Ancient goat DNA offers insight into genetic legacy of agriculture

New research on DNA from one of the earliest goat herds has shed light on how farming has shaped the genetic makeup of modern livestock.

The findings were assimilated from DNA taken from the remains of 32 goats that died 10,000 years ago in the Zagros mountains, in what is now western Iran.

Archaeological evidence has previously pointed to the Zagros Mountains of western Iran as providing the earliest evidence of goat management by humans meaning the animals could provide clues to how early agricultural practices shaped the evolution of these animals.

The bone remains at the Ganj Dareh site indicate deliberate slaughtering of male goats once they were fully grown suggesting that they were farmed.

However, in contrast, the female goats were allowed to reach older ages, meaning early goat-keepers maximised the number of breeding female animals, similar to herders in the area today.

Legacy on modern goat DNA

Genetic analyses allowed the researchers to determine that the ancient goats fell at the very base of the domestic goat lineage, suggesting that they were closely related to the animals first recruited during domestication.

A surprising find, however, was the discovery of a small number of goats’ genomes appeared more like their wild relatives – strongly suggesting that early goat herders continued to hunt goats from wild herds while also farming them.

The close relationship between these early herders and goats can also be seen in the very foundations of the settlement, with several bricks bearing the imprint of cloven goat hooves.

The international project included researchers from:

  • The Smithsonian Institution;
  • The University of Copenhagen;
  • France’s National Centre of Scientific research and National Museum of Natural History;
  • The National Museum of Iran;
  • Trinity College Dublin.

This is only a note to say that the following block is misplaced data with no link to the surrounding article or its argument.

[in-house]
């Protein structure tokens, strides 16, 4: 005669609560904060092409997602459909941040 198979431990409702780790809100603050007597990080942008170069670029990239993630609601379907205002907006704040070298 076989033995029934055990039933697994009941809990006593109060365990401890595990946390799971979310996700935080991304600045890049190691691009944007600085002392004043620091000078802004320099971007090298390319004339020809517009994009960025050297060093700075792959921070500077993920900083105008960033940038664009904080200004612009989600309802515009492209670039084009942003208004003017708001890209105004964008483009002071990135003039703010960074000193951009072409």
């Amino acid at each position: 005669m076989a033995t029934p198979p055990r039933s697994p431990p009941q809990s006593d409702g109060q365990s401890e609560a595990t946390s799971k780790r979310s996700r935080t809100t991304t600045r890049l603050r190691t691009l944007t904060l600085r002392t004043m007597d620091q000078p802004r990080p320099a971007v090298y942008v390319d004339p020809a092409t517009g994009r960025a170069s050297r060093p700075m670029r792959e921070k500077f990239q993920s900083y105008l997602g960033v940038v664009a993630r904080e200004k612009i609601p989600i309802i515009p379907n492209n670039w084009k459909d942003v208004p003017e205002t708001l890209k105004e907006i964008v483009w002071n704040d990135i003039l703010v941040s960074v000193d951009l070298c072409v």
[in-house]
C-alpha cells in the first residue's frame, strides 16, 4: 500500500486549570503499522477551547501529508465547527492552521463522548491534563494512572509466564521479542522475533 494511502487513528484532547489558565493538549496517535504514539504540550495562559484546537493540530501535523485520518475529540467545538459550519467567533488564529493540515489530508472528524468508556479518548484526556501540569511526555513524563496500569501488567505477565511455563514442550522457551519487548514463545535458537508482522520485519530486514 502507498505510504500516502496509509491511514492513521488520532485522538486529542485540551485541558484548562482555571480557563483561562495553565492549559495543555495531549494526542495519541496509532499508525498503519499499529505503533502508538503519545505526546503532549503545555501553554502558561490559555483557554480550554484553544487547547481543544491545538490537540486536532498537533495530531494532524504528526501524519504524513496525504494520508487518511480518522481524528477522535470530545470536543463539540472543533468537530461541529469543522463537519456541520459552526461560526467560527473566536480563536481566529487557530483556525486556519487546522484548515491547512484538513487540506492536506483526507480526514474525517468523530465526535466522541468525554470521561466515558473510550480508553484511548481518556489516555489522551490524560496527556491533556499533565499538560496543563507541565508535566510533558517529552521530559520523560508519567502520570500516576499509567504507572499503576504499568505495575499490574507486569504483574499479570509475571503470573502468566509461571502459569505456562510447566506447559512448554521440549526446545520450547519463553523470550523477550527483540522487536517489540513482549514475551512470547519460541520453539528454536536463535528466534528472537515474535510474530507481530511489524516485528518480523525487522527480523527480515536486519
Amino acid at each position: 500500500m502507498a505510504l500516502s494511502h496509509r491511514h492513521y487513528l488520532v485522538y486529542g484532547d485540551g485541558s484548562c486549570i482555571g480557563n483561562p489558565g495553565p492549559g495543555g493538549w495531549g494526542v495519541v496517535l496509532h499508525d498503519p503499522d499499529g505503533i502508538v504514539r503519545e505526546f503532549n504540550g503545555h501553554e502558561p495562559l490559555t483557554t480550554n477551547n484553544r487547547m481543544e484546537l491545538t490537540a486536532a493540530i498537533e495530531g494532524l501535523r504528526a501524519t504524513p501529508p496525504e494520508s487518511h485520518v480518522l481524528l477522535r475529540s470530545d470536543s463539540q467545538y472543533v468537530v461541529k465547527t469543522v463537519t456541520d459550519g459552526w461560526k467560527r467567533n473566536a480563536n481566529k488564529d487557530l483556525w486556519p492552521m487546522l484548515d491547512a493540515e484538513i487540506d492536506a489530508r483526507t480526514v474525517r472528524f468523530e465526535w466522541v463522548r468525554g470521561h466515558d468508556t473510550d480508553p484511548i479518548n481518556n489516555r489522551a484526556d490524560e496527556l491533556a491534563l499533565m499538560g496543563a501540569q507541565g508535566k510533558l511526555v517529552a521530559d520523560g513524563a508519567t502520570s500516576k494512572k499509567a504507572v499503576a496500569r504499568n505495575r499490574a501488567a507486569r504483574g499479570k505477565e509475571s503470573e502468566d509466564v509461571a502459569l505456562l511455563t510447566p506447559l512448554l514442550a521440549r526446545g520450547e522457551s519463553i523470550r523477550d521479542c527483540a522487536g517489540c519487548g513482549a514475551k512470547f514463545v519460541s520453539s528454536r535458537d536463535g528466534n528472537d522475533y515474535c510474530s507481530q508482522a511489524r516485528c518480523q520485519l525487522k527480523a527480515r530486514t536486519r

Dr. Kevin G. Daly, research fellow in Trinity’s School of Genetics and Microbiology and first author of the paper, said: “Our study shows how archaeology and genetics can address highly important questions by building off ideas and results from both fields.

“Our genetic results point to the Zagros region as being a major source of ancestry of domestic goats and that herded, morphologically wild goats were genetically on the path to domestication by about 10,200 years ago.”

Dan Bradley, professor of population genetics, at Trinity, said: “This first livestock keeping shaped the goats’ genomes. There were signs of reduced Y chromosome diversity – fewer males were allowed to breed, leading to an increased tendency of relatives mating. Surprisingly, the Zagros goat appeared to not have undergone a population bottleneck often associated with and lacked strong signals of selection found in later domestic goats.

“Ancient DNA continues to allow us to plumb the depths of ancient prehistory and examine the origins of the world’s first livestock herds. Over 10,000 years ago, early animal farmers were practising husbandry with a genetic legacy that continues today.”

This research was funded by the European Research Council (project AncestralWeave) and has just been published in the Proceedings of the National Academy of Sciences of the United States of America journal.